Alsace French Bistro’s “homestyle cooking” will bring you back to grandma’s kitchen

Alsace French Bistro’s “homestyle cooking” will bring you back to grandma’s kitchen

Alsace French Bistro (1120 Pinellas Bayway S #114) is a hidden gem in St. Petersburg.

If you’re anything like me, your grandma was indisputably phenomenal at two things: home-cooking and handing out money. Sometimes, she even did them at the same time, which meant that you got to spend your afternoon slurping down butternut squash soup while pulling wrinkled twenties from a singing birthday card. Miss those days? Alsace French Bistro may be able to bring them back.


“We serve a grandmother-style cuisine,” chef and owner, David Weiss, said while sitting beside me at one of Alsace’s cloth-covered, wooden tables. “Everything here is homemade. We wanted the restaurant to feel homey. Like a grandmother’s kitchen.”

Homestyle, scratch-made cuisine

He paused for a second, glancing at the shelves full of collected trinkets that lined the dining space.

“Or grandmother’s living room.”


Photo via Alsace French Bistro

When David says “we,” he is referring to business partner and co-chef, Sebastien Kapplar, with whom he moved from France approximately eight years back. Raised by family members who were passionate about cooking, the pair always knew they wanted to open a restaurant. After fourteen trips to the US, however, that dream changed. No longer did the team simply want a restaurant—they wanted a restaurant in America.

Fast forward a couple years to 2016 and the team found themselves in St. Pete. Enamored by the “lights” and “beauty” of the Sunshine City, David recalls calling Sebastien and saying, “This is it. This is the place.” By July of that year, Alsace French Bistro was born.

A unique, multicultural fusion

From the get-go, Alsace has been committed to serving “homestyle” French food with a specific focus on (predictably) the cuisine of the Alsace region. This narrow region of land, which lies on the northeastern border of the country, has alternated between the control of Germany and France many times over the past few centuries. The resulting cuisine of the area, therefore, features the gastronomic traditions of both countries.

Photo via Alsace French Bistro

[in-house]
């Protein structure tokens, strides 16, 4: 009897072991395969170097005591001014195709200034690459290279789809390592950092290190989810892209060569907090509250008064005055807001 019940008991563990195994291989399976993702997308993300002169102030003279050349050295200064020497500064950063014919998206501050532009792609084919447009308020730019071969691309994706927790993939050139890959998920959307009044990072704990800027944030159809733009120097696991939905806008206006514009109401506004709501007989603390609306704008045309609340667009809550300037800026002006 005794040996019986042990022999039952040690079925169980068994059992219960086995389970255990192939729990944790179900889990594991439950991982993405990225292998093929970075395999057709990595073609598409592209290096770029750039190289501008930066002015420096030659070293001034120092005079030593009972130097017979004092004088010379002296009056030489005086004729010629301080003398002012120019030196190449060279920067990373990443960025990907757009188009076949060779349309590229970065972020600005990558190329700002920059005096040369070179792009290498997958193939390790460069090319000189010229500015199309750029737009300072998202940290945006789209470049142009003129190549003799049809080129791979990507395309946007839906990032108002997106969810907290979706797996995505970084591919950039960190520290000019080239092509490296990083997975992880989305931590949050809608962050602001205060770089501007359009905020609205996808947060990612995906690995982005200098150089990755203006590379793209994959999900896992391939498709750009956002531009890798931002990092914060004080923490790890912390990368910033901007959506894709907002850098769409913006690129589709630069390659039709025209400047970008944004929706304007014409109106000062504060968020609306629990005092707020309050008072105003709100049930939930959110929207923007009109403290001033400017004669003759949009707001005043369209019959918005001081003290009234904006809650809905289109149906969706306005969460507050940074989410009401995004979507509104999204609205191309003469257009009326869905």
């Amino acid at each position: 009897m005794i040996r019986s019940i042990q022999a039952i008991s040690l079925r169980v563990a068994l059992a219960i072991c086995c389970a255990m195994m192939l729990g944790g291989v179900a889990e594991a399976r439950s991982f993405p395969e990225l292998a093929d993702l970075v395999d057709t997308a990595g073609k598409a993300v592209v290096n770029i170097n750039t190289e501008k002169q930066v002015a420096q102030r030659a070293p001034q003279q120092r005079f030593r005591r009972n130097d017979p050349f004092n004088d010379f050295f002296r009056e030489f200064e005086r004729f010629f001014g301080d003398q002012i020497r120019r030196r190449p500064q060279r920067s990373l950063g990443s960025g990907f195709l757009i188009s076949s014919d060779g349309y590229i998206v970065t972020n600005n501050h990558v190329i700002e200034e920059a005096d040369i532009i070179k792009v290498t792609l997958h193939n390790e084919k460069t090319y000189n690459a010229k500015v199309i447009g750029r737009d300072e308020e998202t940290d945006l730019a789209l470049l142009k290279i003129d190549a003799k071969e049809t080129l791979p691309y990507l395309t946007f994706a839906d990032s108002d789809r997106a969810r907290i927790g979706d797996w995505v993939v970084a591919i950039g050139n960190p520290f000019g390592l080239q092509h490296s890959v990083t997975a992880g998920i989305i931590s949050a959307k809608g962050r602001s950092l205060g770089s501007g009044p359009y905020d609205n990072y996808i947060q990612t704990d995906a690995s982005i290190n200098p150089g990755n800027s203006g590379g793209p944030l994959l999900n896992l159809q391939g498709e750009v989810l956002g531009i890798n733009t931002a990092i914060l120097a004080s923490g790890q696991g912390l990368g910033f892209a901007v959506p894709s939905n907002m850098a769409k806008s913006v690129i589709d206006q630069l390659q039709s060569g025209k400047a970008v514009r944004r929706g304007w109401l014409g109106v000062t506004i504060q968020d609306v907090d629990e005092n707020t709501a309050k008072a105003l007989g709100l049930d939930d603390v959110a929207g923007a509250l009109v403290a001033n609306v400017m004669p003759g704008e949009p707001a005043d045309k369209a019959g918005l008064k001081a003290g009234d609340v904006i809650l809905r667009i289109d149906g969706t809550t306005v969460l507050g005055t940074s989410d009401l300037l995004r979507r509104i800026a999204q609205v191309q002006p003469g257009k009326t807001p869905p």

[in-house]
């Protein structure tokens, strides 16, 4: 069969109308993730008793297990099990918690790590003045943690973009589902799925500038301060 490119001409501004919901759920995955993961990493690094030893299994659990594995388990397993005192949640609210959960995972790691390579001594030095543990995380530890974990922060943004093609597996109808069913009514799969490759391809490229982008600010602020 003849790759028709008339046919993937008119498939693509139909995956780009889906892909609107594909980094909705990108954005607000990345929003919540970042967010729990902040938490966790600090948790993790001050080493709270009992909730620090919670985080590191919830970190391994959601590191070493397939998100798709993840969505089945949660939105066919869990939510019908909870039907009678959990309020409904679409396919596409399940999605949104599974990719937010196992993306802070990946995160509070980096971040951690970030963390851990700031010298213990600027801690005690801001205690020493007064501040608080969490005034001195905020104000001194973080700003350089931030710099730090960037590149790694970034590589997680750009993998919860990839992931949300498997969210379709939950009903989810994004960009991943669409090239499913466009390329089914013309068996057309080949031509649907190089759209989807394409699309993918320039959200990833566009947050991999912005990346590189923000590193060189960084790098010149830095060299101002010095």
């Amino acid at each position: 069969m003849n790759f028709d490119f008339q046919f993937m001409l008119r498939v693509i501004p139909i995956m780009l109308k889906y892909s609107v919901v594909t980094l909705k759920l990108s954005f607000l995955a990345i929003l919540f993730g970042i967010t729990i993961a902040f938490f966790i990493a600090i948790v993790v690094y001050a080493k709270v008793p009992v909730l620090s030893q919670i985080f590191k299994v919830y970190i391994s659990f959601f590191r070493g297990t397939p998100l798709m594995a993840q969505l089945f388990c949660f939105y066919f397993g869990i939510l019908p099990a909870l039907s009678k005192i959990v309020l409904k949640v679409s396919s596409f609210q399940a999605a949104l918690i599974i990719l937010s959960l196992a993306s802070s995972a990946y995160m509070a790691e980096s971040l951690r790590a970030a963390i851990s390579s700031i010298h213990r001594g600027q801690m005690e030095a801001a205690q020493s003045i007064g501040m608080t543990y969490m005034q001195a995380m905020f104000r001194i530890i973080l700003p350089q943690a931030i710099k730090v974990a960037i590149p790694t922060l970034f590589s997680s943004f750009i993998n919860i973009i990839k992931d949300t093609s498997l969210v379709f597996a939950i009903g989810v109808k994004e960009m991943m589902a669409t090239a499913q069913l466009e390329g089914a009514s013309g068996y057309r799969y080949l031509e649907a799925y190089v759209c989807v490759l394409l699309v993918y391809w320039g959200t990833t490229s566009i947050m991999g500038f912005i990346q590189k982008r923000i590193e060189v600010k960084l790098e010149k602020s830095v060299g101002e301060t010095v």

“When we came from France,” David explained, “We wanted to bring our food.” He flipped open a laminated menu, running his index finger down the multicultural columns. “You can’t find this stuff anywhere.”

At first glance, “Escargots in garlic cream sauce” and “Boeuf Bourguignon” didn’t seem too out-of-the-ordinary to me. As David continued down the menu towards dishes like “Choucroute” and mushroom-covered “Tarte Flambées,” however, I quickly recognized the uniqueness of Alsace French Bistro’s offerings. There really isn’t a place in St. Pete that serves French-German fusion.

And let’s be real—even if there were, would it even matter? I mean, Alsatian food is good, but grandmother-style Alsatian food?

Save me a seat next to the 1940’s oven mitts.

Photo via Alsace French Bistro

Now, if grandma’s cooking sounds good to you, but you’re unsure what to expect from French-German fare, fear not. Here are some of Alsace’s menu highlights translated:

  • “Soupe à l’Oignon Gratinée”: AKA, French onion soup. A classic, well-known Altasian dish, David and Sebastien’s version comes exactly how you would expect—a caramelized onion broth with “loads of croutons and cheese.”
  • “Camembert”: One of the most delicious French cheeses, Camembert is known for its soft, flavorful core. At Alsace, it is served breaded, flash-fried, and with a side of jam.
  • “Tarte Flambée Forestiere”: Tarte flambées are essentially pizza, but with thinner dough, creamy white sauce, and generous hunks of bacon. Alsace Bistro offers three different types, but the “Forestiere” rendition, with melted swiss and roasted mushrooms, is hands-down the best.
  • “Escalope Pannée à la Crème”: Featuring deep-fried, breaded chicken in a white mushroom sauce, this dish is a prime example of the Alsatian crossover of French and German cuisine. The tender cutlets are easily comparable to German schnitzel, while the mushroom cream roux is almost identical to a French bechamel sauce.
  • “Pork Osso Bucco”: A slow-cooked, bone-in pork shank. When done Alsatian style, the meat is generally covered in a savory brown gravy.
  • “La Choucroute Alsacienne”: A time-to-time weekly special at Alsace, choucroute is a massive plate of sausages, sauerkraut, salted meats and more. David highly recommends this dish—if you can catch it.
  • “Mousse au Chocolat”: Don’t let the simplicity fool you, Alsace’s chocolate mousse is one of the best items on their menu. It’s also big enough for sharing, but you probably won’t want to.

Ready for dinner?

Do those French-German comfort dishes already have your mouth watering? There are plenty more on Alsace’s menu.

Before stopping in, though, be sure to make a reservation. If there’s a third thing that grandma’s are known for, it’s always having a full house.

To make a reservation at Alsace French Bistro, prospective guests can call (727) 867-5800.

For further information on the restaurant, interested parties can visit their official website.


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